Self-Motivation
David Goggins
Former Navy Seal
Career Development
Bryan Cranston
Actor
Critical Thinking
Liv Boeree
International Poker Champion
Emotional Intelligence
Amaryllis Fox
Former CIA Clandestine Operative
Management
Chris Hadfield
Retired Canadian Astronaut & Author
Learn
from the world's big
thinkers
Start Learning

Breaking the Fourth Wall

Question: What are the biggest challenges facing your company?

Wheeldon: I think finding ways to open up the art form to a broader audience without compromising the integrity of the art form itself. That’s one of the things that I think all artistic directors in the ballet world struggle with these days, is how do you pull in that audience? I mean, you can’t really just do, like the Joffery Ballet did. Years ago they made a full length evening work to the music of Prince, and they got the audience in there, but in the end was the work itself really something that was not only kind of pushing the boundaries of the audience that was attending the work, but actually pushing the boundaries of the art form itself? So it’s difficult to know how to balance that. I think that’s a big challenge. The work has to be resonant and powerful in its own right, and you market ballet in sexy clever ways to get people to come in, but if it’s not an emotional response that you get from the audience that’s going to make them want to come back, then it’s, you know, it doesn’t really matter how you package it.

Question: Does your company have an individual flavor?

Wheeldon: I think so.  I think we are, I mean we’re a very young company, and we’re not even fully formed, fully established yet.  There aren’t 20 Morphosis dances that I have at my disposal for, you know, 35 weeks of the year, and that’s the goal.  But I think so.  I think we already, from our season last year, have a reputation as being in some ways a friendly company, a company that you can come and see, and be offered a slightly different perspective, a different view point on the art form, and we do that in various ways.  You know, I try to come out in front of the curtain every night, and talk a little bit about what the audience is about to see, and I’ll be doing a little bit more of that this year.  We collaborate with filmmakers to make little shorts that we show between ballets, which can be a little snapshot of rehearsal, or a montage of the dancers preparing in some way for the roles that they’re going to dance.  By doing that, what we hope to offer is a little bit more insight into what it is that they’re going to see, again kind of linking that final performance with breaking down the fourth wall a little bit.  I mean, it’s somewhat of a cliché to say, but I think instead of it being, you know, them and us, somehow finding a way to link the audience to the work that they’re seeing, and, you know, it was great.  I got all sorts of comments from people who, not everyone can sit in the first five rows of the theater, so if you give them a short film of the dancers rehearsing the work that they’re about to see before hand, they get the opportunity to see the expression of the dancer, the faces, so when they see it, somehow they feel maybe they know a little bit more about that person that they’re watching, and it’s not just like a little tiny, glowing stick figure at the back of the vast stage.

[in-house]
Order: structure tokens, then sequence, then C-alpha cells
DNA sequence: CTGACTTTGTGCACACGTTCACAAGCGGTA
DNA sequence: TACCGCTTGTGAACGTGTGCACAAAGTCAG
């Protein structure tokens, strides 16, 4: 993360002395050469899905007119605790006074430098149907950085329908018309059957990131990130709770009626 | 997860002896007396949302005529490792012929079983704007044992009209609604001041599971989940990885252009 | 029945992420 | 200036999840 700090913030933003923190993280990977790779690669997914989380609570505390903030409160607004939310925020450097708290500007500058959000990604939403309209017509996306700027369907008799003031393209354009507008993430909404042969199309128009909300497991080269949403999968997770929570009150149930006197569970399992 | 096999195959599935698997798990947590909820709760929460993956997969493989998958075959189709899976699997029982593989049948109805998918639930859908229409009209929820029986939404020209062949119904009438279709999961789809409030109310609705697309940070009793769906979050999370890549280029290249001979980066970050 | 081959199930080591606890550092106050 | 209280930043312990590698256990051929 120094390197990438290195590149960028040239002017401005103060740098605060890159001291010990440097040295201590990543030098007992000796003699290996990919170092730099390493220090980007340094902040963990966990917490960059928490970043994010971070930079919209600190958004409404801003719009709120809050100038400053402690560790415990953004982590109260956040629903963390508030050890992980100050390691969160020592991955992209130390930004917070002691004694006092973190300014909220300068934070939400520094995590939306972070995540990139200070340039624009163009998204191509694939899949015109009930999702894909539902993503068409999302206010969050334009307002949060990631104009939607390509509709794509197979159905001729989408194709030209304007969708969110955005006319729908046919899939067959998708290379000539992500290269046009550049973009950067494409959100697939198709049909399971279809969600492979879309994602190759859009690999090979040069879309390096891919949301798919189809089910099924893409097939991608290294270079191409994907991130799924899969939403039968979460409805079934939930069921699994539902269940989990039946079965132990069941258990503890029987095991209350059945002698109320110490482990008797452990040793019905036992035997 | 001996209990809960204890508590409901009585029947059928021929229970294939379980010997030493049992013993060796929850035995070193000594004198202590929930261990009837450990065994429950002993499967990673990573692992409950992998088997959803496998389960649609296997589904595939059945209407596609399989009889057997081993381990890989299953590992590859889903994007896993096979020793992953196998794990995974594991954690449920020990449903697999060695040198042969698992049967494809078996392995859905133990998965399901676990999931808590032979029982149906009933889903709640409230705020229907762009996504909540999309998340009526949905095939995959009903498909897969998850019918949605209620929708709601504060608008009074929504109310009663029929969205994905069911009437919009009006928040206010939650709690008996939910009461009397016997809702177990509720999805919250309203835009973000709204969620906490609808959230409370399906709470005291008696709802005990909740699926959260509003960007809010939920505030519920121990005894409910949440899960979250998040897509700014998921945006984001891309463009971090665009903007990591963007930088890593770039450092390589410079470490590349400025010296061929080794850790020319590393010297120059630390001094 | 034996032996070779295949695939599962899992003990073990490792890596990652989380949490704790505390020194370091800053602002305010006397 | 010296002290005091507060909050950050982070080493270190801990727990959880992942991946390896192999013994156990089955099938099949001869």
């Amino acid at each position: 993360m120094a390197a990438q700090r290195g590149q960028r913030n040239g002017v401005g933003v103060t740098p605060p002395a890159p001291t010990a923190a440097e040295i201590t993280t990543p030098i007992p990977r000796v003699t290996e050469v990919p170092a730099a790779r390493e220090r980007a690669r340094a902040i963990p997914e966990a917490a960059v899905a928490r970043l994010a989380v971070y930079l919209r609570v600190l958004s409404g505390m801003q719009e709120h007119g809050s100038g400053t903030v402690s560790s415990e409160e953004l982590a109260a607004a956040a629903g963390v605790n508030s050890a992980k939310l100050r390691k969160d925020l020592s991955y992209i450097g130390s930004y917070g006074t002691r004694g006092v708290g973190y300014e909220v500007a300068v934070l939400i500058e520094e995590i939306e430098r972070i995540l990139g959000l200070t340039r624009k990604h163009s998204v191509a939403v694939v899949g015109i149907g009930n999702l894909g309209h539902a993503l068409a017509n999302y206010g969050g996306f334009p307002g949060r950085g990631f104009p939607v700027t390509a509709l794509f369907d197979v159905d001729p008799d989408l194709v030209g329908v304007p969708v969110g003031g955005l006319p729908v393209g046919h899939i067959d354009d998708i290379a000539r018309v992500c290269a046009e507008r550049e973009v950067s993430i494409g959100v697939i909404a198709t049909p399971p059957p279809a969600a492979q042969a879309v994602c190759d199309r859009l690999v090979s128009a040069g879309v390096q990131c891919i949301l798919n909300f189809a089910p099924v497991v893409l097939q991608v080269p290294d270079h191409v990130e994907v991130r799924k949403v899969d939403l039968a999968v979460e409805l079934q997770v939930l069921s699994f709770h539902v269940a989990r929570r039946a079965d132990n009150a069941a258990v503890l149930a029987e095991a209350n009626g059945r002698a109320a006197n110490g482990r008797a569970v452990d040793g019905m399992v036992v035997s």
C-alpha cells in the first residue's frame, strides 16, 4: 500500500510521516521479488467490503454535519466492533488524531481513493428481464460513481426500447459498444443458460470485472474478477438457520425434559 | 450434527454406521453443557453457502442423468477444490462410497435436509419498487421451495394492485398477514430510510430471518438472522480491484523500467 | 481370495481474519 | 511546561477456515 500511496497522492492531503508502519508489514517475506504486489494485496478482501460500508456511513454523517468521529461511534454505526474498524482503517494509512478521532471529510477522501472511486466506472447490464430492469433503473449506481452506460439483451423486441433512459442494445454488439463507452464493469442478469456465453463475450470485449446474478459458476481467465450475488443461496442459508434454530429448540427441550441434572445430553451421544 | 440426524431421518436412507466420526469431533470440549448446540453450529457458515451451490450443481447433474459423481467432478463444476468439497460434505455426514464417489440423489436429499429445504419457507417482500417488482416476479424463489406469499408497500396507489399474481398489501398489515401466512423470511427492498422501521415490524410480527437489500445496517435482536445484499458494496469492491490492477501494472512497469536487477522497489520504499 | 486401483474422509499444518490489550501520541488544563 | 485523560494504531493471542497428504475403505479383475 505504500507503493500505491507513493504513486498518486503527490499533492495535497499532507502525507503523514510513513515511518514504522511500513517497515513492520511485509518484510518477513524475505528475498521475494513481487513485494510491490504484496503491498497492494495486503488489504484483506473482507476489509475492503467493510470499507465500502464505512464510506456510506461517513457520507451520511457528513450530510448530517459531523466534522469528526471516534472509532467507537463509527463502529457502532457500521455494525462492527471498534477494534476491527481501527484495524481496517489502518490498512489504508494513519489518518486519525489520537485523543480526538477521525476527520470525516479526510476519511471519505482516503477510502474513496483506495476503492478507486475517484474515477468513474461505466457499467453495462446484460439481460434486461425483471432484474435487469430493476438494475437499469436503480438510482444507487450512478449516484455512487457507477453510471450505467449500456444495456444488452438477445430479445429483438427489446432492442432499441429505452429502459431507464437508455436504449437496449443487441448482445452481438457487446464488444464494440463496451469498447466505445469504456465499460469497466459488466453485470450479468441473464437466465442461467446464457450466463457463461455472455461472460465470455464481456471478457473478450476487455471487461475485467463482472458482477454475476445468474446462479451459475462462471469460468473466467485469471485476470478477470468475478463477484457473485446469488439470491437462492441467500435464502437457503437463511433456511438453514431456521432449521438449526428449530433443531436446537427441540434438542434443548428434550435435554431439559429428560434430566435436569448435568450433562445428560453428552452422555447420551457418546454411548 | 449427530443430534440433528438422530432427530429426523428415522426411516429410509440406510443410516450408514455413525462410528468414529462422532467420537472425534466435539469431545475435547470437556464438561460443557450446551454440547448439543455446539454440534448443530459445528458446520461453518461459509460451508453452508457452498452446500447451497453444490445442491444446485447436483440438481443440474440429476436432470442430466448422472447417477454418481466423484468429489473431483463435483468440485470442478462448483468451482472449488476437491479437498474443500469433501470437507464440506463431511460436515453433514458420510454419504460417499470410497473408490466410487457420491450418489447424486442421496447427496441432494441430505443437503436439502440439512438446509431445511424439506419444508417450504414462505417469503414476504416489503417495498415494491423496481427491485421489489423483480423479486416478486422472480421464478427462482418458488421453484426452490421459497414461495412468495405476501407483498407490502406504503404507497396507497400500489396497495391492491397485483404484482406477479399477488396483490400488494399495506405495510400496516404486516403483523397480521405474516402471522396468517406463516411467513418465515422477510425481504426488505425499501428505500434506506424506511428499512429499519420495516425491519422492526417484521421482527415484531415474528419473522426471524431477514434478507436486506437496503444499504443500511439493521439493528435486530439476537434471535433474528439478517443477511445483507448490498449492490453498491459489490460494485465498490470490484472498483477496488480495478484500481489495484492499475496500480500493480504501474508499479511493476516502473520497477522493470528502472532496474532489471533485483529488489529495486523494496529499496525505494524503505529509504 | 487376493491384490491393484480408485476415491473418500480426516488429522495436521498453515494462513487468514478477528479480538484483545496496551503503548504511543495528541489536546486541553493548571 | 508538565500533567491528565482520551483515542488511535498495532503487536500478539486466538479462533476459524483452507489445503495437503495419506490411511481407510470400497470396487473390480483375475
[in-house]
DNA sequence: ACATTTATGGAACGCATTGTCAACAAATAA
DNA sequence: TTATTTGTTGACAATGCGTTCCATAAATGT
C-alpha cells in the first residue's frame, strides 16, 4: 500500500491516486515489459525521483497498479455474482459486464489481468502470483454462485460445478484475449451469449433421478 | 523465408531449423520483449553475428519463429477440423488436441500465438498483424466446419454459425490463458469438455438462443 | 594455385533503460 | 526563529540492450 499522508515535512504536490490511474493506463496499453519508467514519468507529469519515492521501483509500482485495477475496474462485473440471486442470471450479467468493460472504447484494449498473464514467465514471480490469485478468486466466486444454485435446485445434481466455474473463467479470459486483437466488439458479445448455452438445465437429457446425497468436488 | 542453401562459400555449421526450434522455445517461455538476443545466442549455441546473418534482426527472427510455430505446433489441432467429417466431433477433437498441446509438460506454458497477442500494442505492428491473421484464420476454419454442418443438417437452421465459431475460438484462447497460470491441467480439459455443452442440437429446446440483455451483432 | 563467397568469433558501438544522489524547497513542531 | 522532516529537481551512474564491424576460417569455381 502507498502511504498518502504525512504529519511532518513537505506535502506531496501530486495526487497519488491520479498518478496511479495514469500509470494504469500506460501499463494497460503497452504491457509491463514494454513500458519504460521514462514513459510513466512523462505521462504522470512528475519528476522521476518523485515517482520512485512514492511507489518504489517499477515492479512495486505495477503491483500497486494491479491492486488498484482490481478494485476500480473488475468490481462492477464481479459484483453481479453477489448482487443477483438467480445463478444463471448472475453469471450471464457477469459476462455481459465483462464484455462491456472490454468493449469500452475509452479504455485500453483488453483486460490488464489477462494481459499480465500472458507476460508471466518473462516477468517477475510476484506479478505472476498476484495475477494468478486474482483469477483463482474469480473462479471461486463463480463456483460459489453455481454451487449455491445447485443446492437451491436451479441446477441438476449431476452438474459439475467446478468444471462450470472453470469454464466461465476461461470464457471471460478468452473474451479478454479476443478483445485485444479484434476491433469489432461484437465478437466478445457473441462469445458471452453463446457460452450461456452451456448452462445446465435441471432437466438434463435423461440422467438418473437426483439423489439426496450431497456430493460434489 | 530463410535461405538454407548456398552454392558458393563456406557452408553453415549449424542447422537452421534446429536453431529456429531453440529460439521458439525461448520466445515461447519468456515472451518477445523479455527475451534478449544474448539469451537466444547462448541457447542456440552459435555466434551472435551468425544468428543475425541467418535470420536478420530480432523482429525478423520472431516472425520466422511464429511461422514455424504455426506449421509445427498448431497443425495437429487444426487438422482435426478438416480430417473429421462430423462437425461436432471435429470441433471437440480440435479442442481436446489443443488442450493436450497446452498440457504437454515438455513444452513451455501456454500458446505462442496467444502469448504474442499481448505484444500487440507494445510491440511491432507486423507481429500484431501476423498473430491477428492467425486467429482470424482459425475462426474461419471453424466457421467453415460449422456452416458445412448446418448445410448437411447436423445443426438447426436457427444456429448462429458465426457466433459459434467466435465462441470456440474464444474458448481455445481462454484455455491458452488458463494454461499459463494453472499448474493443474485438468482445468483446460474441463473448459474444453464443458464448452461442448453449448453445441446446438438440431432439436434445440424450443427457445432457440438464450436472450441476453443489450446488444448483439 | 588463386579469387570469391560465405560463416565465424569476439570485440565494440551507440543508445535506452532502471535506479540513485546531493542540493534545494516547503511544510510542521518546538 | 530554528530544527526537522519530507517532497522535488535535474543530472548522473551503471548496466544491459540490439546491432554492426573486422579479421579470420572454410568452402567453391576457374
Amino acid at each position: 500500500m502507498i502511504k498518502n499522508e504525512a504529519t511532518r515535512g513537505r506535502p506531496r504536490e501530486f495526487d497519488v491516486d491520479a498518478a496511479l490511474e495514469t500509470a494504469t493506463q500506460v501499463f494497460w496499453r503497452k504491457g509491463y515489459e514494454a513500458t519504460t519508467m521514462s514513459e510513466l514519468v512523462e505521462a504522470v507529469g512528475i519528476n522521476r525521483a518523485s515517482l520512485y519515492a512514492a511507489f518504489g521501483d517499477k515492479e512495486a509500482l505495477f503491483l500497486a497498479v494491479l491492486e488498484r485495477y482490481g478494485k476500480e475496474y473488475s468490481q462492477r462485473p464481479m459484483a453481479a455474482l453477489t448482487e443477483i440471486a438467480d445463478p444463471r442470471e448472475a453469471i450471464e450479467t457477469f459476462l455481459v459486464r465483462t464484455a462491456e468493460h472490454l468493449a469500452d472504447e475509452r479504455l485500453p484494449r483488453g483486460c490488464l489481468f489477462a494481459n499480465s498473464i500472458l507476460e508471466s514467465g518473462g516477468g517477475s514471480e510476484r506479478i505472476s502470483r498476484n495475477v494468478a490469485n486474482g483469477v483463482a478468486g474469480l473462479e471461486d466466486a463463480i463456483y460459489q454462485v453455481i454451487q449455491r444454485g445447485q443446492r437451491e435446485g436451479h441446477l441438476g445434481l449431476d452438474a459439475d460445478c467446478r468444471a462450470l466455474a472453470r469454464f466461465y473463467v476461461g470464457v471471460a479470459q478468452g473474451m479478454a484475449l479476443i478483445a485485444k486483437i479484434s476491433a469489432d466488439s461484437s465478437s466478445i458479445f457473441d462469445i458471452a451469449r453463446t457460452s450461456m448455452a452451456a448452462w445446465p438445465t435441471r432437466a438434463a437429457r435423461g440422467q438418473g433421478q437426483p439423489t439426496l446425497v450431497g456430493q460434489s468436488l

Recorded on: 5/22/